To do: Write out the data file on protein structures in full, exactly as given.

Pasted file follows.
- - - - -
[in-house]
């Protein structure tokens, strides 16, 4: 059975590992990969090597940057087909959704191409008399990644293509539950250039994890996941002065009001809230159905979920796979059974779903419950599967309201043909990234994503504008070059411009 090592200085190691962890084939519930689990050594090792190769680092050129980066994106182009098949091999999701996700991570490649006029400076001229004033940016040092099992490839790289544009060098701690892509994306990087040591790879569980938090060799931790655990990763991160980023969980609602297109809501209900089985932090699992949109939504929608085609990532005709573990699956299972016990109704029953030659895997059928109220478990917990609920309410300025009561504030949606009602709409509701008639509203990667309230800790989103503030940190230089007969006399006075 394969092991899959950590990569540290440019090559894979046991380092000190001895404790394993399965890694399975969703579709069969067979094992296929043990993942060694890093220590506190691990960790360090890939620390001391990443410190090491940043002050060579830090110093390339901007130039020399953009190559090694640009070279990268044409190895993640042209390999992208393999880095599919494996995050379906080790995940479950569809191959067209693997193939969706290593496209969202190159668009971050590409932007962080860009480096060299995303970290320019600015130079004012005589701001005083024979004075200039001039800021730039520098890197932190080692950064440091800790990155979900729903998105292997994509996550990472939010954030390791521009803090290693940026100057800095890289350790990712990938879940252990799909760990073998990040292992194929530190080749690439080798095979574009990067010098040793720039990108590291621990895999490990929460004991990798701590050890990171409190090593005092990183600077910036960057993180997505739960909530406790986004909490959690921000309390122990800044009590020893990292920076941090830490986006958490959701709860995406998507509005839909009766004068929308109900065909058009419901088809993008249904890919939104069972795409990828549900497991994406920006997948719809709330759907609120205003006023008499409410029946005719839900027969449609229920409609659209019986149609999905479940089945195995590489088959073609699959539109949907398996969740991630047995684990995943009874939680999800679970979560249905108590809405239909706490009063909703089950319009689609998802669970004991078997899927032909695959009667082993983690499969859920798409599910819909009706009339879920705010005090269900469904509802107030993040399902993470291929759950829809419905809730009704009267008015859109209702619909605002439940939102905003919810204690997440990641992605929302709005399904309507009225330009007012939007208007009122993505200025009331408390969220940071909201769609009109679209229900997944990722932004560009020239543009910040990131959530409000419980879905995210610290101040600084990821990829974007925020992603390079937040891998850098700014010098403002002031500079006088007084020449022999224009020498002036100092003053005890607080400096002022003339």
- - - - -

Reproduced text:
[in-house]
């Protein structure tokens, strides 16, 4: 059975590992990969090597940057087909959704191409008399990644293509539950250039994890996941002065009001809230159905979920796979059974779903419950599967309201043909990234994503504008070059411009 090592200085190691962890084939519930689990050594090792190769680092050129980066994106182009098949091999999701996700991570490649006029400076001229004033940016040092099992490839790289544009060098701690892509994306990087040591790879569980938090060799931790655990990763991160980023969980609602297109809501209900089985932090699992949109939504929608085609990532005709573990699956299972016990109704029953030659895997059928109220478990917990609920309410300025009561504030949606009602709409509701008639509203990667309230800790989103503030940190230089007969006399006075 394969092991899959950590990569540290440019090559894979046991380092000190001895404790394993399965890694399975969703579709069969067979094992296929043990993942060694890093220590506190691990960790360090890939620390001391990443410190090491940043002050060579830090110093390339901007130039020399953009190559090694640009070279990268044409190895993640042209390999992208393999880095599919494996995050379906080790995940479950569809191959067209693997193939969706290593496209969202190159668009971050590409932007962080860009480096060299995303970290320019600015130079004012005589701001005083024979004075200039001039800021730039520098890197932190080692950064440091800790990155979900729903998105292997994509996550990472939010954030390791521009803090290693940026100057800095890289350790990712990938879940252990799909760990073998990040292992194929530190080749690439080798095979574009990067010098040793720039990108590291621990895999490990929460004991990798701590050890990171409190090593005092990183600077910036960057993180997505739960909530406790986004909490959690921000309390122990800044009590020893990292920076941090830490986006958490959701709860995406998507509005839909009766004068929308109900065909058009419901088809993008249904890919939104069972795409990828549900497991994406920006997948719809709330759907609120205003006023008499409410029946005719839900027969449609229920409609659209019986149609999905479940089945195995590489088959073609699959539109949907398996969740991630047995684990995943009874939680999800679970979560249905108590809405239909706490009063909703089950319009689609998802669970004991078997899927032909695959009667082993983690499969859920798409599910819909009706009339879920705010005090269900469904509802107030993040399902993470291929759950829809419905809730009704009267008015859109209702619909605002439940939102905003919810204690997440990641992605929302709005399904309507009225330009007012939007208007009122993505200025009331408390969220940071909201769609009109679209229900997944990722932004560009020239543009910040990131959530409000419980879905995210610290101040600084990821990829974007925020992603390079937040891998850098700014010098403002002031500079006088007084020449022999224009020498002036100092003053005890607080400096002022003339």